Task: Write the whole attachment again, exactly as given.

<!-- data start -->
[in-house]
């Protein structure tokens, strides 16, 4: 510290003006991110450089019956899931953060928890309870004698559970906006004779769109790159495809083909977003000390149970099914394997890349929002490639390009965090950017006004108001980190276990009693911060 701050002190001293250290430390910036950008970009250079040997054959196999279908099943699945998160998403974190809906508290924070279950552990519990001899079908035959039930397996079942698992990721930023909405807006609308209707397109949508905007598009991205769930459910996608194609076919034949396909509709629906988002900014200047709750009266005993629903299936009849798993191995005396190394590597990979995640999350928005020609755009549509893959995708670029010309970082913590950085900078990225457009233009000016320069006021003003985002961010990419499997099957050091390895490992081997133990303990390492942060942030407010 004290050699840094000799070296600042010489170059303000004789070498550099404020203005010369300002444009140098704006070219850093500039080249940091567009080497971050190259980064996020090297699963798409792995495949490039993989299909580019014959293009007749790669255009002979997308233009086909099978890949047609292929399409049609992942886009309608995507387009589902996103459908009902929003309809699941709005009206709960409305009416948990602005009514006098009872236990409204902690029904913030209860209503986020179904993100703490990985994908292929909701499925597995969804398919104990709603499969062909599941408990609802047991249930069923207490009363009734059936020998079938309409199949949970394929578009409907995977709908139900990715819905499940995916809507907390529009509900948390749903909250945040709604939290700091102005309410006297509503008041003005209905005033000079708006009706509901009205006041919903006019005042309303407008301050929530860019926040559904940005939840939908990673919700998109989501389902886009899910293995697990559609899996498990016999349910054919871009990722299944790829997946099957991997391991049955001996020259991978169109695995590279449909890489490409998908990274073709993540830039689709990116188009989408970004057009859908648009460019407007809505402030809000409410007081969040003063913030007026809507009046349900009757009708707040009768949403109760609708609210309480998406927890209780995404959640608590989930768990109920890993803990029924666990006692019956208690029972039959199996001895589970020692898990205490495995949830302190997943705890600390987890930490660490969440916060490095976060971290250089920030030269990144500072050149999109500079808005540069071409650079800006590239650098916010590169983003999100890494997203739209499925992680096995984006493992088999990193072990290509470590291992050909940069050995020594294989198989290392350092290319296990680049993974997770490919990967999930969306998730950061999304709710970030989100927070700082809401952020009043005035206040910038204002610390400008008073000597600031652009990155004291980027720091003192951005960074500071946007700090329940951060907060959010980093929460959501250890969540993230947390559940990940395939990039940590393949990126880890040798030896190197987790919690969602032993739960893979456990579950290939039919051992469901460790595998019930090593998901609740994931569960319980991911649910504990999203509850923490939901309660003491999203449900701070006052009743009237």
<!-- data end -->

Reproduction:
[in-house]
């Protein structure tokens, strides 16, 4: 510290003006991110450089019956899931953060928890309870004698559970906006004779769109790159495809083909977003000390149970099914394997890349929002490639390009965090950017006004108001980190276990009693911060 701050002190001293250290430390910036950008970009250079040997054959196999279908099943699945998160998403974190809906508290924070279950552990519990001899079908035959039930397996079942698992990721930023909405807006609308209707397109949508905007598009991205769930459910996608194609076919034949396909509709629906988002900014200047709750009266005993629903299936009849798993191995005396190394590597990979995640999350928005020609755009549509893959995708670029010309970082913590950085900078990225457009233009000016320069006021003003985002961010990419499997099957050091390895490992081997133990303990390492942060942030407010 004290050699840094000799070296600042010489170059303000004789070498550099404020203005010369300002444009140098704006070219850093500039080249940091567009080497971050190259980064996020090297699963798409792995495949490039993989299909580019014959293009007749790669255009002979997308233009086909099978890949047609292929399409049609992942886009309608995507387009589902996103459908009902929003309809699941709005009206709960409305009416948990602005009514006098009872236990409204902690029904913030209860209503986020179904993100703490990985994908292929909701499925597995969804398919104990709603499969062909599941408990609802047991249930069923207490009363009734059936020998079938309409199949949970394929578009409907995977709908139900990715819905499940995916809507907390529009509900948390749903909250945040709604939290700091102005309410006297509503008041003005209905005033000079708006009706509901009205006041919903006019005042309303407008301050929530860019926040559904940005939840939908990673919700998109989501389902886009899910293995697990559609899996498990016999349910054919871009990722299944790829997946099957991997391991049955001996020259991978169109695995590279449909890489490409998908990274073709993540830039689709990116188009989408970004057009859908648009460019407007809505402030809000409410007081969040003063913030007026809507009046349900009757009708707040009768949403109760609708609210309480998406927890209780995404959640608590989930768990109920890993803990029924666990006692019956208690029972039959199996001895589970020692898990205490495995949830302190997943705890600390987890930490660490969440916060490095976060971290250089920030030269990144500072050149999109500079808005540069071409650079800006590239650098916010590169983003999100890494997203739209499925992680096995984006493992088999990193072990290509470590291992050909940069050995020594294989198989290392350092290319296990680049993974997770490919990967999930969306998730950061999304709710970030989100927070700082809401952020009043005035206040910038204002610390400008008073000597600031652009990155004291980027720091003192951005960074500071946007700090329940951060907060959010980093929460959501250890969540993230947390559940990940395939990039940590393949990126880890040798030896190197987790919690969602032993739960893979456990579950290939039919051992469901460790595998019930090593998901609740994931569960319980991911649910504990999203509850923490939901309660003491999203449900701070006052009743009237």